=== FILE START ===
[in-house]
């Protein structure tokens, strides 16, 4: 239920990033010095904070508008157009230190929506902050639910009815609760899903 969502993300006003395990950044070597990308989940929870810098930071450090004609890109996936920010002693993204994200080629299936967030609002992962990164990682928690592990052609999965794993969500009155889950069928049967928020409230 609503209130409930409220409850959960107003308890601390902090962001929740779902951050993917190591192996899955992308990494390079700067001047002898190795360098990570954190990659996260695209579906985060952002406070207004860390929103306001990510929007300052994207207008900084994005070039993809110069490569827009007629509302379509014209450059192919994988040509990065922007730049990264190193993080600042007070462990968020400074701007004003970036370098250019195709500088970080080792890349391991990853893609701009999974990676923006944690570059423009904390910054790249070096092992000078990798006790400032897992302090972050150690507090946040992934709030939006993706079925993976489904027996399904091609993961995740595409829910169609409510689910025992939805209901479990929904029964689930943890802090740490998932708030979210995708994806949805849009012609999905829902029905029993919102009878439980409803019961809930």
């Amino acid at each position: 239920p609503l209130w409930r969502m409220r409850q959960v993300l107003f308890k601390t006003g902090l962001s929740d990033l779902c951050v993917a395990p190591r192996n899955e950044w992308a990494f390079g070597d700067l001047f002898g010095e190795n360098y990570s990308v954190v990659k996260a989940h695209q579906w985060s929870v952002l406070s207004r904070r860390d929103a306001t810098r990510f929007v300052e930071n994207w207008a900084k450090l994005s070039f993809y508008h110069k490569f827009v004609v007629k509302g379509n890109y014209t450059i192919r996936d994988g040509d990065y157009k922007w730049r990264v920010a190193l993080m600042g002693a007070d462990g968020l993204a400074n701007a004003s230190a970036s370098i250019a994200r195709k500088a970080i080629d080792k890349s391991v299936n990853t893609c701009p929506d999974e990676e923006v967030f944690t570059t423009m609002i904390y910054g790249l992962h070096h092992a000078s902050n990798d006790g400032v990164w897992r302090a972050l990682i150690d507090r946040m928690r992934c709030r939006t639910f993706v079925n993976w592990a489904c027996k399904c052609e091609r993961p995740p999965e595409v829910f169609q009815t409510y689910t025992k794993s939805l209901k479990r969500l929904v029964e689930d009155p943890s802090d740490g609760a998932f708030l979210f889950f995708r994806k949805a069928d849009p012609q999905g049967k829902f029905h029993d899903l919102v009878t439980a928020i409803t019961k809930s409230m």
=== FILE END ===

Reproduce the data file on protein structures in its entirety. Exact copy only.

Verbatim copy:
[in-house]
């Protein structure tokens, strides 16, 4: 239920990033010095904070508008157009230190929506902050639910009815609760899903 969502993300006003395990950044070597990308989940929870810098930071450090004609890109996936920010002693993204994200080629299936967030609002992962990164990682928690592990052609999965794993969500009155889950069928049967928020409230 609503209130409930409220409850959960107003308890601390902090962001929740779902951050993917190591192996899955992308990494390079700067001047002898190795360098990570954190990659996260695209579906985060952002406070207004860390929103306001990510929007300052994207207008900084994005070039993809110069490569827009007629509302379509014209450059192919994988040509990065922007730049990264190193993080600042007070462990968020400074701007004003970036370098250019195709500088970080080792890349391991990853893609701009999974990676923006944690570059423009904390910054790249070096092992000078990798006790400032897992302090972050150690507090946040992934709030939006993706079925993976489904027996399904091609993961995740595409829910169609409510689910025992939805209901479990929904029964689930943890802090740490998932708030979210995708994806949805849009012609999905829902029905029993919102009878439980409803019961809930």
């Amino acid at each position: 239920p609503l209130w409930r969502m409220r409850q959960v993300l107003f308890k601390t006003g902090l962001s929740d990033l779902c951050v993917a395990p190591r192996n899955e950044w992308a990494f390079g070597d700067l001047f002898g010095e190795n360098y990570s990308v954190v990659k996260a989940h695209q579906w985060s929870v952002l406070s207004r904070r860390d929103a306001t810098r990510f929007v300052e930071n994207w207008a900084k450090l994005s070039f993809y508008h110069k490569f827009v004609v007629k509302g379509n890109y014209t450059i192919r996936d994988g040509d990065y157009k922007w730049r990264v920010a190193l993080m600042g002693a007070d462990g968020l993204a400074n701007a004003s230190a970036s370098i250019a994200r195709k500088a970080i080629d080792k890349s391991v299936n990853t893609c701009p929506d999974e990676e923006v967030f944690t570059t423009m609002i904390y910054g790249l992962h070096h092992a000078s902050n990798d006790g400032v990164w897992r302090a972050l990682i150690d507090r946040m928690r992934c709030r939006t639910f993706v079925n993976w592990a489904c027996k399904c052609e091609r993961p995740p999965e595409v829910f169609q009815t409510y689910t025992k794993s939805l209901k479990r969500l929904v029964e689930d009155p943890s802090d740490g609760a998932f708030l979210f889950f995708r994806k949805a069928d849009p012609q999905g049967k829902f029905h029993d899903l919102v009878t439980a928020i409803t019961k809930s409230m």